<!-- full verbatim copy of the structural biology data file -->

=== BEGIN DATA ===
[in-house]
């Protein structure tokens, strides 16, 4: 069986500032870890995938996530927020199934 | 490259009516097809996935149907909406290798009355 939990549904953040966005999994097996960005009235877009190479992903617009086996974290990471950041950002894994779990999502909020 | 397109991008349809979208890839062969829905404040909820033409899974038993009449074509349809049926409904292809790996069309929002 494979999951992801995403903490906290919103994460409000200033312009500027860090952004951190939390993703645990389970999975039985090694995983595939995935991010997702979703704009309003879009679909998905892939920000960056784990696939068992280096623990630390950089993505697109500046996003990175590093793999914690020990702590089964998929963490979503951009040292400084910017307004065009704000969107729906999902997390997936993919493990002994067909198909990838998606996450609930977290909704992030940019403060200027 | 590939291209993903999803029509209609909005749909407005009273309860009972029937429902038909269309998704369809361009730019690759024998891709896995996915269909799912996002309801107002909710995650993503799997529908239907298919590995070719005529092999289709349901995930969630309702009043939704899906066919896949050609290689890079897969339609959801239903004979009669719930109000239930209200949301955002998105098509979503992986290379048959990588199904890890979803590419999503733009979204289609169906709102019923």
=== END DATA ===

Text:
[in-house]
């Protein structure tokens, strides 16, 4: 069986500032870890995938996530927020199934 | 490259009516097809996935149907909406290798009355 939990549904953040966005999994097996960005009235877009190479992903617009086996974290990471950041950002894994779990999502909020 | 397109991008349809979208890839062969829905404040909820033409899974038993009449074509349809049926409904292809790996069309929002 494979999951992801995403903490906290919103994460409000200033312009500027860090952004951190939390993703645990389970999975039985090694995983595939995935991010997702979703704009309003879009679909998905892939920000960056784990696939068992280096623990630390950089993505697109500046996003990175590093793999914690020990702590089964998929963490979503951009040292400084910017307004065009704000969107729906999902997390997936993919493990002994067909198909990838998606996450609930977290909704992030940019403060200027 | 590939291209993903999803029509209609909005749909407005009273309860009972029937429902038909269309998704369809361009730019690759024998891709896995996915269909799912996002309801107002909710995650993503799997529908239907298919590995070719005529092999289709349901995930969630309702009043939704899906066919896949050609290689890079897969339609959801239903004979009669719930109000239930209200949301955002998105098509979503992986290379048959990588199904890890979803590419999503733009979204289609169906709102019923």